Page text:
Livestocks play an important role in our lives. Animal products such as milk, meat, and eggs supply the proteins we need to stay healthy and build strong bodies. Safe, high quality animal products are produced from healthy livestocks. Animals also contribute to the advancement of biotechnology and life sciences. The preservation of animal health through the implementation of preventive measures to contain various diseases is an important goal. The National Institute of Animal Health (NIAH) covers basic research to diagnosis and contributes to support animal health.
Development of a simple pre-processing method for the detection of virus-derived genetic materials in blood samples
National Agriculture and Food Research Organization (NARO) and Takara Bio Co., Ltd. have jointly developed a new simple pre-processing method of blood samples for viral gene detection by real-time PCR. This makes it possible to quickly extract nucleic acids from viruses in blood with only a short heat treatment and centrifugation, and to easily remove components that inhibit PCR reactions. By applying this method to the "Classical Swine Fever Virus (CSFV)/African Swine Fever Virus (ASFV) Differential Test Method" used at prefectural animal hygiene centers and the "CSFV Field Strain/Vaccine Strain Differential Test Method" for wild boars, it is expected to largely contribute to prompt implementation of counter measures against these devastating animal diseases through rapid and reliable detection of both causative viruses in various specimens such as blood, sera, and tissue homogenates. Read more
Development of a new molecular testing method that allows the differentiation of field and vaccine strains of classical swine fever virus (CSFV)
National Agriculture and Food Research Organization (NARO) and Takara Bio Inc. have jointly developed a brand-new real-time PCR method to distinguish between field and vaccine strains of classical swine fever virus (CSFV). This method allows quick determination of whether a wild boar tested to be "CSFV positive" during surveillance was infected by a virulent field strain or orally immunized with a bait-type vaccine strain. In areas where CSF is prevalent and bait-type vaccination is applied, this method will also be useful for monitoring the status of virus circulation and evaluating the effectiveness of bait vaccination of wild boars. Read more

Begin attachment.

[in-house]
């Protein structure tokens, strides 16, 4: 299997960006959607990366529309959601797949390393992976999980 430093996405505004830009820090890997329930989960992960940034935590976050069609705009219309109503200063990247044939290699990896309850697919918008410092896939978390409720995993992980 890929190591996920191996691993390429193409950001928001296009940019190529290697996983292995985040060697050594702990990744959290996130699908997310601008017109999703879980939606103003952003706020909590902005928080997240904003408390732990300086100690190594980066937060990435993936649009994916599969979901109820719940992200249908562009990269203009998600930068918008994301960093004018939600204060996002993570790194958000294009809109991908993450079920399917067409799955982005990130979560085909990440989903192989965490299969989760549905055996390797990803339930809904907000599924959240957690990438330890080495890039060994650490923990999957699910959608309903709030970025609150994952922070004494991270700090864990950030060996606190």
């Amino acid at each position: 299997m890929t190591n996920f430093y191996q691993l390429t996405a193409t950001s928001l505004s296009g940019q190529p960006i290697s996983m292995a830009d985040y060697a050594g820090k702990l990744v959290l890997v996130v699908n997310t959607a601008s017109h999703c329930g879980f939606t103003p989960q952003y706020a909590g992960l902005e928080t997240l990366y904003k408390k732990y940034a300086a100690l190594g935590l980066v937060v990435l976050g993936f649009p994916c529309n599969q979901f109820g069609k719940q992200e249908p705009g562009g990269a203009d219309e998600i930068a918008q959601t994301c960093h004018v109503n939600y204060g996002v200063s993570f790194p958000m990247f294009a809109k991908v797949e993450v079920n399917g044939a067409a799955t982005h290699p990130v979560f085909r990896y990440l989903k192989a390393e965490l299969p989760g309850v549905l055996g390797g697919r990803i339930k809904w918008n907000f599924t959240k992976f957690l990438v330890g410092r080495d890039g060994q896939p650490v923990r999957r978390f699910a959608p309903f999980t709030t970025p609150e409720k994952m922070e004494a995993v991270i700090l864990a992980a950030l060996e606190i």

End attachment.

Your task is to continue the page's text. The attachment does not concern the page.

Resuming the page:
Genetic characterization of high pathogenicity avian influenza viruses in the 2022 season
National Agriculture and Food Research Organization (NARO) has conducted genetic analysis on 60 cases of high pathogenicity avian influenza virus (HPAIV) identified in domestic poultry facilities from October 28, 2022 to January 17, 2023. From the analysis result it was revealed that in 2022 season, there were three groups classified by the characteristics of the hemagglutinin (HA) gene invaded Japan at the same period and in a wide range from the earliest time so far. Two of these groups are closely related to groups detected in Japan last season, and one newly detected group is closely related to viruses isolated in West Siberia and Central China in 2021. Since this season has the highest number of outbreaks ever it is necessary to continue to monitor the trend of the HPAIV epidemic and be vigilant against the invasion of the virus into Japan and farms. Read more
Development of the world's first method to design bacterial vaccines from genomic information in a short time
National Agriculture and Food Research Organization (NARO) has developed the world's first method for rationally designing live vaccines in a short period of time. Using Erysipelothrix rhusiopathiae as a model, we estimated the genes involved in pathogenicity from the genomic information, and by deleting the genes, the bacteria was rationally attenuated. It is expected that this method can save labor in the development of live bacterial vaccines, which has been very costly and time-consuming.
Genetic characterization of H5N1 HPAIV detected from a peregrine falcon in Kanagawa Prefecture in September 2022
On September 25, 2022, highly pathogenic avian influenza virus (HPAIV) was detected in a peregrine falcon that died after weakening in Isehara City, Kanagawa Prefecture. The National Agriculture and Food Research Organization (NARO) has conducted whole-genome sequencing of this virus. From this analysis, it was revealed that this virus is closely related to the H5N1 HPAIV that caused outbreaks in Japan in the 2021/2022 season (autumn 2021 to spring 2022). HPAIV infection cases were confirmed in wild birds in Japan at the earliest time of the season since 2004, and HPAI outbreaks were also reported in domestic poultry in late October this year. Therefore, an increased alert is required to prevent the introduction of virus to poultry farms. Read more
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